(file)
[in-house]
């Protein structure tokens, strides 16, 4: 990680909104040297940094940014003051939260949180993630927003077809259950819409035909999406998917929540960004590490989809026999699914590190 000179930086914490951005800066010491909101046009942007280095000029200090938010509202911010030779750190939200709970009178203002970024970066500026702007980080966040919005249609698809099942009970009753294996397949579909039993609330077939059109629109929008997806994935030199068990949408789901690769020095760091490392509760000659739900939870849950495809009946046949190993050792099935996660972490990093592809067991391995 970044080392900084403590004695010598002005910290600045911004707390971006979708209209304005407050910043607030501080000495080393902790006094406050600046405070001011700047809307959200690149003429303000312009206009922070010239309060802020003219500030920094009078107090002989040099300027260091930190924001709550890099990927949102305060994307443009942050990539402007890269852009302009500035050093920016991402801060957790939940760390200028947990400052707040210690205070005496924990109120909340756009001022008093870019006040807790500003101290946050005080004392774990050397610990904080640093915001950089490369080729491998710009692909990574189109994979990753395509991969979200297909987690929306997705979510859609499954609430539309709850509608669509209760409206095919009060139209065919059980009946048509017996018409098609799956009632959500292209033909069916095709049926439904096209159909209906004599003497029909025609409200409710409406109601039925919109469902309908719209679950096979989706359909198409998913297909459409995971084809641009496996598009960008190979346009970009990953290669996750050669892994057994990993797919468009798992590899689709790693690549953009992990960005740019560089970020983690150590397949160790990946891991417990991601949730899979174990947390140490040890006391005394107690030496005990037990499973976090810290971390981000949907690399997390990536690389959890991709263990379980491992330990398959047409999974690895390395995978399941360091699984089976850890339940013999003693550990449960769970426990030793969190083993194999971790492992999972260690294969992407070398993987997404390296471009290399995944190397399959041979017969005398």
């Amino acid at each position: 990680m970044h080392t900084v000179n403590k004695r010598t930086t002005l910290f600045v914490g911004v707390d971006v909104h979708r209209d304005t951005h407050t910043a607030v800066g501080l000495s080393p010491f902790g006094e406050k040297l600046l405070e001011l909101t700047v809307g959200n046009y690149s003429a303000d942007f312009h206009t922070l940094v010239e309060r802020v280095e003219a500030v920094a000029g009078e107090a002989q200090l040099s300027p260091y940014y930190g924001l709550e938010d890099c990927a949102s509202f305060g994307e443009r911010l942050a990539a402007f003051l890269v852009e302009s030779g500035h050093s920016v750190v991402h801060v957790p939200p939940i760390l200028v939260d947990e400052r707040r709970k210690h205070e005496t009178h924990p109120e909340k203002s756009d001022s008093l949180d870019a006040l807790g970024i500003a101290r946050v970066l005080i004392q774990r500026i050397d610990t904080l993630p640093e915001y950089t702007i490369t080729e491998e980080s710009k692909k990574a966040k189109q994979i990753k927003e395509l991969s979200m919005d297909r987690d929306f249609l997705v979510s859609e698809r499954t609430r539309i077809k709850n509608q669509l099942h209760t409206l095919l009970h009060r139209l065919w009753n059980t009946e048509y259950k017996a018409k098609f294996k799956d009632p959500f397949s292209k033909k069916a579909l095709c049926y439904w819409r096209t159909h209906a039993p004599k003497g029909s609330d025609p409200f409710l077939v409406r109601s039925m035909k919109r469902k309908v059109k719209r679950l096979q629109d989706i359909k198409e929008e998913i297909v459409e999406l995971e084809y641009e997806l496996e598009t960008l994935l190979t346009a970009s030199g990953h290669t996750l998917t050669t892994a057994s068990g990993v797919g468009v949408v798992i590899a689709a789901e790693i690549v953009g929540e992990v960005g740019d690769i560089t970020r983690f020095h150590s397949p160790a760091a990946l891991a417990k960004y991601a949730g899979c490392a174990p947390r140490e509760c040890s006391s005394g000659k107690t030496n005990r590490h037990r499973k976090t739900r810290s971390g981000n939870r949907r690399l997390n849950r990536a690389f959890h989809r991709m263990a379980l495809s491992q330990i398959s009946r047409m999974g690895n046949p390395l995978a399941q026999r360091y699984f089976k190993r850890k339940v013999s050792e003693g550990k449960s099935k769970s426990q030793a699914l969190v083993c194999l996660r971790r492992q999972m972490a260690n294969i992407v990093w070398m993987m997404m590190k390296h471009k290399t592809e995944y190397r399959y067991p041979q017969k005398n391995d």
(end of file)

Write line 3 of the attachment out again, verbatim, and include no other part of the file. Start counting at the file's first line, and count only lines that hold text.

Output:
């Amino acid at each position: 990680m970044h080392t900084v000179n403590k004695r010598t930086t002005l910290f600045v914490g911004v707390d971006v909104h979708r209209d304005t951005h407050t910043a607030v800066g501080l000495s080393p010491f902790g006094e406050k040297l600046l405070e001011l909101t700047v809307g959200n046009y690149s003429a303000d942007f312009h206009t922070l940094v010239e309060r802020v280095e003219a500030v920094a000029g009078e107090a002989q200090l040099s300027p260091y940014y930190g924001l709550e938010d890099c990927a949102s509202f305060g994307e443009r911010l942050a990539a402007f003051l890269v852009e302009s030779g500035h050093s920016v750190v991402h801060v957790p939200p939940i760390l200028v939260d947990e400052r707040r709970k210690h205070e005496t009178h924990p109120e909340k203002s756009d001022s008093l949180d870019a006040l807790g970024i500003a101290r946050v970066l005080i004392q774990r500026i050397d610990t904080l993630p640093e915001y950089t702007i490369t080729e491998e980080s710009k692909k990574a966040k189109q994979i990753k927003e395509l991969s979200m919005d297909r987690d929306f249609l997705v979510s859609e698809r499954t609430r539309i077809k709850n509608q669509l099942h209760t409206l095919l009970h009060r139209l065919w009753n059980t009946e048509y259950k017996a018409k098609f294996k799956d009632p959500f397949s292209k033909k069916a579909l095709c049926y439904w819409r096209t159909h209906a039993p004599k003497g029909s609330d025609p409200f409710l077939v409406r109601s039925m035909k919109r469902k309908v059109k719209r679950l096979q629109d989706i359909k198409e929008e998913i297909v459409e999406l995971e084809y641009e997806l496996e598009t960008l994935l190979t346009a970009s030199g990953h290669t996750l998917t050669t892994a057994s068990g990993v797919g468009v949408v798992i590899a689709a789901e790693i690549v953009g929540e992990v960005g740019d690769i560089t970020r983690f020095h150590s397949p160790a760091a990946l891991a417990k960004y991601a949730g899979c490392a174990p947390r140490e509760c040890s006391s005394g000659k107690t030496n005990r590490h037990r499973k976090t739900r810290s971390g981000n939870r949907r690399l997390n849950r990536a690389f959890h989809r991709m263990a379980l495809s491992q330990i398959s009946r047409m999974g690895n046949p390395l995978a399941q026999r360091y699984f089976k190993r850890k339940v013999s050792e003693g550990k449960s099935k769970s426990q030793a699914l969190v083993c194999l996660r971790r492992q999972m972490a260690n294969i992407v990093w070398m993987m997404m590190k390296h471009k290399t592809e995944y190397r399959y067991p041979q017969k005398n391995d």